4. Timeless term, planets are a limitation, as terrans have already learnt. Bezos plan is based on this premise, and station-cities plan is better, limited by star system, not by any planets in it.
    In Musk’s lifetime, the probability of sum of tech necessary for building a Mars outpost is high. So it is a matter of live-long risk management and effort allocation: Musk knows he has a good chance with Mars, and he is committed to that. That is the best choice for Musk, not “humanity”. I don’t blame him at all.

  6. Shortly after posting the above, I saw an article blaming both Musk and Bezos for their plans to despoil other planets, not being satisfied with destroying merely the Earth. You know the type of story. No hint whatsoever the author had any clue O’Neill ever lived. Certainly not that Bezos had featured O’Neill in the Blue Moon video the author claimed to have watched. This needs to be corrected, the total ignorance of O’Neill. We hear about Mars all the time.

  7. I agree with your last sentence!
    We are both seeing the problem with Mars, but I see a simple, correctable mistake in Musk, he does not understand O’Neill. You seem to indicate he has chosen Mars because he likes the limits, I think he sees no better way. Now, he could be pure evil, but I have a hard time placing myself in Musk’s position: to not yet understand O’Neill. Must be terrifying! Ideally without being too repetitious, Bezos/O’Neill is superior to Earth, thus obviously easier than Mars. Better for both short and timeless goals, not just a matter of well informed preference. Musk does not see this, which is quite common given how hard it is just to learn that the Sun does not *go around* the Earth. Now we are to live *up* there? But he does all sorts of other things that seem motivated not by escape, Tesla, tunnels. Surely someone is talking to him about O’Neill.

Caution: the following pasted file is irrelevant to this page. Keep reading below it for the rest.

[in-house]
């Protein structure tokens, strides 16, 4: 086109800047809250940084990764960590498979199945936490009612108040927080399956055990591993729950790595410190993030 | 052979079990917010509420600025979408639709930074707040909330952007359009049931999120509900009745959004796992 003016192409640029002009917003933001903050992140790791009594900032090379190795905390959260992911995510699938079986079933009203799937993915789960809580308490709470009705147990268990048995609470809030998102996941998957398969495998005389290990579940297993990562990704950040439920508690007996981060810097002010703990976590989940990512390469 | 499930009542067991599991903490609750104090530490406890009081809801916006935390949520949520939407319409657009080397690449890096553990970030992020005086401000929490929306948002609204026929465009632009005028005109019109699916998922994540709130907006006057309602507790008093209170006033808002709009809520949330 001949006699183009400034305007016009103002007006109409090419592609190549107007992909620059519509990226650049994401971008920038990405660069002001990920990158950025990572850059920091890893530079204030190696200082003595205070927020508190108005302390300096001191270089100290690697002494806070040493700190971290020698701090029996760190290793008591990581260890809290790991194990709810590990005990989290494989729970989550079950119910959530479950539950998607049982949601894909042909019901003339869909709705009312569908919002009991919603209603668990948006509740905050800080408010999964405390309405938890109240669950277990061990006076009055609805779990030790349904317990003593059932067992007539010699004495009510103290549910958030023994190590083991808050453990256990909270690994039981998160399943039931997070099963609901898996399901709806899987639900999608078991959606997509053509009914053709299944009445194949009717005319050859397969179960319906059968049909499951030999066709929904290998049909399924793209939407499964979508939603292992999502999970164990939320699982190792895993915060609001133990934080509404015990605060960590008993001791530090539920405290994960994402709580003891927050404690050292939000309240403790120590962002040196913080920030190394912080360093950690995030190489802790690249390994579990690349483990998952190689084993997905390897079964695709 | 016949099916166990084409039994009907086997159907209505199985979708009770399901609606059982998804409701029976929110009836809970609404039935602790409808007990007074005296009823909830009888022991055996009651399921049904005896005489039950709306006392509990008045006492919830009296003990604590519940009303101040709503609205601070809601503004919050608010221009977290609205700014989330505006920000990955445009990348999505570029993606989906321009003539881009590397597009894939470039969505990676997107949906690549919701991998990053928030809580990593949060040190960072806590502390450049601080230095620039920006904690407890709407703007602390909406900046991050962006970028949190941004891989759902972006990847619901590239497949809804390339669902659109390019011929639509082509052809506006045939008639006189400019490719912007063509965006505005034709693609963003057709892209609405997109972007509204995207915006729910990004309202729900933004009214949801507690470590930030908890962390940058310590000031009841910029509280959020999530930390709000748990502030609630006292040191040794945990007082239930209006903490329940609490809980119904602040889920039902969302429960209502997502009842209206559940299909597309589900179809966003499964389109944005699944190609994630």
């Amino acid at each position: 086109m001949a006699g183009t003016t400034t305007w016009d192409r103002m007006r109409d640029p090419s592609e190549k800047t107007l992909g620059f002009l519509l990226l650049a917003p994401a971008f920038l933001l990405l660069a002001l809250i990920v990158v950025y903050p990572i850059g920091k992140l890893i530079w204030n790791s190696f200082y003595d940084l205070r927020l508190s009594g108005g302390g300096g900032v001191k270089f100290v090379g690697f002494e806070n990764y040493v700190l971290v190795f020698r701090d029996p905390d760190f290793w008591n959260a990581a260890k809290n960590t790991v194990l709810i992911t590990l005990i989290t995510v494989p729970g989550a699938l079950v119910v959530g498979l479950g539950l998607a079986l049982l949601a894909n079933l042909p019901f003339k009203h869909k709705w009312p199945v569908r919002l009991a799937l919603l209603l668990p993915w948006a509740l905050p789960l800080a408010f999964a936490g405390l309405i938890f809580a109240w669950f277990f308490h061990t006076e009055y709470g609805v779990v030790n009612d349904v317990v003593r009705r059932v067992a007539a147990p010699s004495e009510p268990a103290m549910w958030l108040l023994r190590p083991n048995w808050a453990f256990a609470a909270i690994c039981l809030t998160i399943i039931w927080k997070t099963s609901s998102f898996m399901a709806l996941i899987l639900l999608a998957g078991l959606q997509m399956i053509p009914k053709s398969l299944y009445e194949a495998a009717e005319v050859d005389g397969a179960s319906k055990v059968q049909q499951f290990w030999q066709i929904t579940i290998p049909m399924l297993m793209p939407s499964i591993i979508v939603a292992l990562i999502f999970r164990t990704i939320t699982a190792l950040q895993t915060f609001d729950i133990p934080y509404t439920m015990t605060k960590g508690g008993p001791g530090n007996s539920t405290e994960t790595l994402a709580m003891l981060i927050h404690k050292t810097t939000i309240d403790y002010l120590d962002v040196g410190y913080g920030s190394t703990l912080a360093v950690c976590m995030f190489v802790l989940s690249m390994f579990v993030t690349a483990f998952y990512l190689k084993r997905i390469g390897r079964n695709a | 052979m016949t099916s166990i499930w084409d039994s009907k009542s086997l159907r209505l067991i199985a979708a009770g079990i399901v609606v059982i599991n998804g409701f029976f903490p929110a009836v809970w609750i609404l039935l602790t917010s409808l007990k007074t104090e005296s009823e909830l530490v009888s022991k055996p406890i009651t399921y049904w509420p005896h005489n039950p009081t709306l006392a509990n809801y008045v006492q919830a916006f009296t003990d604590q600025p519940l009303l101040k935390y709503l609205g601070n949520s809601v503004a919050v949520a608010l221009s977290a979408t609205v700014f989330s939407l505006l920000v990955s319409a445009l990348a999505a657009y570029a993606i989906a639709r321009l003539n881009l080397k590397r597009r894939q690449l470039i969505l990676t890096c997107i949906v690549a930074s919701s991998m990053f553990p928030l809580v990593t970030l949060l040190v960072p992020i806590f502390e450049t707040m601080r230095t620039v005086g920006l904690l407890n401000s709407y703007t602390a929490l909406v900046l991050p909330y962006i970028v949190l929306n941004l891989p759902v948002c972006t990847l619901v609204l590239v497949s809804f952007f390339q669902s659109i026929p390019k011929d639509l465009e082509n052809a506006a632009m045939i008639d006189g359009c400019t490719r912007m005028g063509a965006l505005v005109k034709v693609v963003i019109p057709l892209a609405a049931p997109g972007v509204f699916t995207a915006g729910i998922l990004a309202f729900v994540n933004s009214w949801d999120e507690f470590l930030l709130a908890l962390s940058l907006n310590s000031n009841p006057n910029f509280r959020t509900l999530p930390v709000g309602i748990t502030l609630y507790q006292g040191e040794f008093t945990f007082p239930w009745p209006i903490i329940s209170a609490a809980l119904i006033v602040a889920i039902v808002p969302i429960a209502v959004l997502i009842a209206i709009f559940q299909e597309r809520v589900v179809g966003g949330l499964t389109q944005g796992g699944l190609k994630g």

8. Right you are… but going to α-Cen is that you’d not be walking.  

    Using reasonable assumptions about energy, if juicy nucleotides such as ³He, ²H, ⁶Li and enriched ²³⁵U / ²³⁸U, and hoping for high efficiency acceleration, well … attaining 2% of ‘c’ seems barely possible.  2%, with the ability to decelerate at the target system.  

    ΔV = G₀ • ISP • ln( M₀ / M₁ )


    G₀ = 9.81 N/kg or m/s², Earth’s sea-level gravitation constant
    ISP = specific impulse

    M₀ = starting ship + fuel + reaction stuff mass
    M₁ = midpoint ship + remaining fueld and RE-stuff
    ln() = natural logarithm, on almost all calculators. 

    This is called the Tsiolkovsky’s Rocket Equation.  

    So… usefully predictive features: it tells how much fuel-reaction mass must be aboard at launch, and how much at midpoint. And at the very end, if actual loitering at the target system. 


    Ek = ½mv² … m = kg, v = m/s, Ek = kinetic energy, in joules…

    one can use that with the foregoing to see

    Ek = ½ (M₀ – M₁) • (G₀ • ISP)² 

    is the total energy of the exhaust plume. Divide by the accel time, and the POWER comes out. Which with generation-and-conversion-and-capture inefficiencies, determines the energy-need at launch.  


    Just Saying,
    -= GoatGuy ✓ =-

  9. Actually, the distance between Île-de-France and the Japanese Imperial Palace in Chiyoda is (according to Google Maps) 9,715.36 km. 1000 times that is just shy of 6.5% of an AU. Proxima Centauri is ~4.3 light-years, or 4,2 billion (very near 2^32) times the distance from Paris to Tokyo. And then another 25 times to get to our local interstellar ‘hood (~100 ly).